Ron Irwin

Thanks to seeing my dad self medicate to deal with his back issues, I can say I have never asked a doctor for anything more than a stronger anti-inflammatory because I wanted nothing to do with narcotics. However, there are times I can see why so many others choose that path simply because it gets old trying to find other avenues for blocking out pain.

One thing pain often ends up doing is isolating you. It makes you want to retreat and not be around others simply because you ache and yet, studies show socializing helps relieve some of the most common pains we experience. However, compassion also goes a long ways toward helping. It seems we can find ways to be compassionate toward others when they have a cast, are forced to use a walker, or are stuck in a wheel chair, but when you appear to be normal, we tend to think someone is just a wimp when it comes to pain. Without the compassion, the pain sufferer is more likely to retreat further and keep the pain they feel to themselves. It gets complicated to say the least.

As tired as I have grown of the painful stiffness and tenderness that periodically makes me just want to go to sleep and not wake up until I am pain free, I continue to choose to look for ways to rid myself from it while remaining active for as long as I can. I will postpone a needed procedure on my hand for the time being because frankly, I don’t want to go to the doctor because as much as it hurts when it my fingers curl up and locks, having needles poked into the tendon sheath and injected hurts worse. Maybe by the time I go, it will be time for the same procedure again on my other hand and I can kill two pains with one office visit.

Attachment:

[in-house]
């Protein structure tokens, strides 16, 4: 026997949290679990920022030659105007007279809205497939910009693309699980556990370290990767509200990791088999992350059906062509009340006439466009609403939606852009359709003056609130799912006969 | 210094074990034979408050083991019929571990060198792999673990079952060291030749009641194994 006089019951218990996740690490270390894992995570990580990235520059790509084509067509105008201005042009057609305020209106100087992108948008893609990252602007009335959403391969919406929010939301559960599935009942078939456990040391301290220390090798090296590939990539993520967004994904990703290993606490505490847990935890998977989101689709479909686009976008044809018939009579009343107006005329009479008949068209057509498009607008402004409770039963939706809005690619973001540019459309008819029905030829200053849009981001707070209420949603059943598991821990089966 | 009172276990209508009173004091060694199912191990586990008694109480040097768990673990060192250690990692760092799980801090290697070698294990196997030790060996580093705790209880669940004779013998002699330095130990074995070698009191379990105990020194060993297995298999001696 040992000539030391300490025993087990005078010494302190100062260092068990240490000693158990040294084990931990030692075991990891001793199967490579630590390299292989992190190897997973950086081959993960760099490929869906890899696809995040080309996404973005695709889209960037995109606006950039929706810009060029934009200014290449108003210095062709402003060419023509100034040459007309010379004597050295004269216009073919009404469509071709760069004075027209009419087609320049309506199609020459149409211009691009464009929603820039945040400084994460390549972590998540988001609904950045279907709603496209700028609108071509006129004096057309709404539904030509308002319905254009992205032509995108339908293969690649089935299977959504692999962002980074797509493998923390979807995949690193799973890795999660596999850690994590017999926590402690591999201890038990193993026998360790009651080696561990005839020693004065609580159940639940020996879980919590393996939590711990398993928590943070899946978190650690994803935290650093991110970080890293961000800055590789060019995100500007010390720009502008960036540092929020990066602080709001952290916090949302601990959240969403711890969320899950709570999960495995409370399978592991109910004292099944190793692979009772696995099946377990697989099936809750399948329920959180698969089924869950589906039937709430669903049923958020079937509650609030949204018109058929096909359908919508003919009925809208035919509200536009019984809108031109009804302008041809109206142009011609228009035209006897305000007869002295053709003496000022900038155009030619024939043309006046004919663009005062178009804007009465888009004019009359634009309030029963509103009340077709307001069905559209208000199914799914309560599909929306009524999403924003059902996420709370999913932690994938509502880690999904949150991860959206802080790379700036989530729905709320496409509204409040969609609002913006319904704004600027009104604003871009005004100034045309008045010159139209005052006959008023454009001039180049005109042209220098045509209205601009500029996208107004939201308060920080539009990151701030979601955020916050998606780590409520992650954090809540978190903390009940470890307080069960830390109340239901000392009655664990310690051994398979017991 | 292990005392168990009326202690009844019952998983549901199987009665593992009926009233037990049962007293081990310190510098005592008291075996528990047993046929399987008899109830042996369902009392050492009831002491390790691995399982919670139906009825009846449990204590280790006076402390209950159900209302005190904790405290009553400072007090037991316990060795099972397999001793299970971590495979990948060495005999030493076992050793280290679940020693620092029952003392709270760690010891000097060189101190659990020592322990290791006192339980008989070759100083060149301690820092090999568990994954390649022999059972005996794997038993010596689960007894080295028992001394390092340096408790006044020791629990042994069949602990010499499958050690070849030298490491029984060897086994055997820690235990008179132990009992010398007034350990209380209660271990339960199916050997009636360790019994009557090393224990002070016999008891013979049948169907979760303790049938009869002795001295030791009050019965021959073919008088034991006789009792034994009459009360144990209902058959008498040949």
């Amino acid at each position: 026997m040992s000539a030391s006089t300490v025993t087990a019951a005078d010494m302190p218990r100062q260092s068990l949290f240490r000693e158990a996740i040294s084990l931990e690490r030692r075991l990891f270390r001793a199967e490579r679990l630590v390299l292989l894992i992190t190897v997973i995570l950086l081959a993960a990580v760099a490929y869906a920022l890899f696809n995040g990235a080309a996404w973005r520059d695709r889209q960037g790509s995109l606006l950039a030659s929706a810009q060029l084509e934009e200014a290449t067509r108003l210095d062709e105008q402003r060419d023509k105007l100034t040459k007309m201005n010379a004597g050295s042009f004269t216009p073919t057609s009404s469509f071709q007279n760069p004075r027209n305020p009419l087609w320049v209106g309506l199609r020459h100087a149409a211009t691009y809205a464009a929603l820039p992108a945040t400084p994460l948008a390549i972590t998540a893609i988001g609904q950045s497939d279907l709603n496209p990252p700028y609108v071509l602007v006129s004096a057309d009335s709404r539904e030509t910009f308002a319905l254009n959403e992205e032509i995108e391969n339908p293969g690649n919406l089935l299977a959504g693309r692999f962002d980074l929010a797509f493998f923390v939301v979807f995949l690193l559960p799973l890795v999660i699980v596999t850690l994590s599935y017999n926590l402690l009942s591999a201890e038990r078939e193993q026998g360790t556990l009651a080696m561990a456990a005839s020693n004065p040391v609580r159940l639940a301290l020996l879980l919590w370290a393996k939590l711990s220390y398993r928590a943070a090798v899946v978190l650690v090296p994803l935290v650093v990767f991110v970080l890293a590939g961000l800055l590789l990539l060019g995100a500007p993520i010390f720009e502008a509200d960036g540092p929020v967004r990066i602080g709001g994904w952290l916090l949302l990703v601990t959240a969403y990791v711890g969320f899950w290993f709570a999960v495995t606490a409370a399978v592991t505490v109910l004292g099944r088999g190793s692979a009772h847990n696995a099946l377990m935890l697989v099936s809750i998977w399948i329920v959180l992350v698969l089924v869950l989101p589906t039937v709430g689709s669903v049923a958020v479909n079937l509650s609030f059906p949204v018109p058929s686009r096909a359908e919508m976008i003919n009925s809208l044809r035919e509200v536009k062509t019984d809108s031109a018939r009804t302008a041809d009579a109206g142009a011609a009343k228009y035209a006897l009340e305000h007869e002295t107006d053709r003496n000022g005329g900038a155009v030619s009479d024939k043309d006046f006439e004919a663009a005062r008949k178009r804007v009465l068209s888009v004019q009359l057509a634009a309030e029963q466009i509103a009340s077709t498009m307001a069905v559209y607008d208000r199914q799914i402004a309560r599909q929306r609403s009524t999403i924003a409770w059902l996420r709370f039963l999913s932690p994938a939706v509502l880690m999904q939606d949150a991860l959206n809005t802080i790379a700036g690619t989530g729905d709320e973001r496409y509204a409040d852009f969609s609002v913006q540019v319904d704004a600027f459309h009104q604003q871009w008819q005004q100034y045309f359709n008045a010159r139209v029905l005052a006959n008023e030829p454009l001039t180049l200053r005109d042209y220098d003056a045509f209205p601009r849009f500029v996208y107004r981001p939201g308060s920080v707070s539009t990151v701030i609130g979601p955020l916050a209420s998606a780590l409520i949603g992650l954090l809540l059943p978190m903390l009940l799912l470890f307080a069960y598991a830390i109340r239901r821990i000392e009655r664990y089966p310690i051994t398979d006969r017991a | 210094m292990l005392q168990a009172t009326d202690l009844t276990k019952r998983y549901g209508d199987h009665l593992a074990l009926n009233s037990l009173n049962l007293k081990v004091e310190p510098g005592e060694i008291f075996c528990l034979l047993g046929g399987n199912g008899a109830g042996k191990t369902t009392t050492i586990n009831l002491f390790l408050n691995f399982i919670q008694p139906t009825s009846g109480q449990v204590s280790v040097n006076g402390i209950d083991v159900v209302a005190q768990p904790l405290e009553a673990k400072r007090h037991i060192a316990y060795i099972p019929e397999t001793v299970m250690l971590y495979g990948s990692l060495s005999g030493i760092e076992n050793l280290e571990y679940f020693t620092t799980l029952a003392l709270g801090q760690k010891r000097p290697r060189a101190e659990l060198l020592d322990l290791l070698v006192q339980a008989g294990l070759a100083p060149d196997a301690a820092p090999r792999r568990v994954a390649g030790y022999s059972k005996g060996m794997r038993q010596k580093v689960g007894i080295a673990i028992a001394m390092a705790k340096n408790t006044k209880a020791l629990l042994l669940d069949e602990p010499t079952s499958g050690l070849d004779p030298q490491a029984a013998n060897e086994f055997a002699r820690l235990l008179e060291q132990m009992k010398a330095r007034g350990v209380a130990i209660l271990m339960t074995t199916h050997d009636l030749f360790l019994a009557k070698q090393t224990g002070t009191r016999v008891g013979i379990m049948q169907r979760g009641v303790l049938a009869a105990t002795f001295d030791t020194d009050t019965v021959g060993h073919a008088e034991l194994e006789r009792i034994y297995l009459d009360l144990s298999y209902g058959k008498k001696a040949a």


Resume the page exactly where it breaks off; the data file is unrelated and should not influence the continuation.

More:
I also know I will continue to workout in my home gym three days a week and ride my bike another three days because not to means I will have more down time to feel whatever it is that has made a home inside my body.

In the film North Dallas Forty, there is a scene in the beginning where Nick Nolte goes through a variety of movements to work out his kinks as a result of being a professional football player. His body snaps, crackles, and pops in a routine that has become a way of life, just as swallowing some pills and smoking a joint has, to make him functional. He does what he does because it works for him and allows him to do what he wants to do.

For me, I do what I have to do as well just so I can continue doing what I enjoy doing. Maybe I will up my one med I have cut back on and increase my caffeine a bit and see if that makes a difference. Perhaps the weather will change for the better. Maybe there is a new diet out there for me to try that will help. One thing I do know, I won’t stop moving and pushing my body because for me, doing so is my preferred drug of choice. Besides, if I stopped, I wouldn’t know what to do with the extra time.

Top photo: YouTube screen shot of Blake Griffin of the Los Angeles Clippers on the floor in pain
after a collision with Dewayne Dedmon of the San Antonio Spurs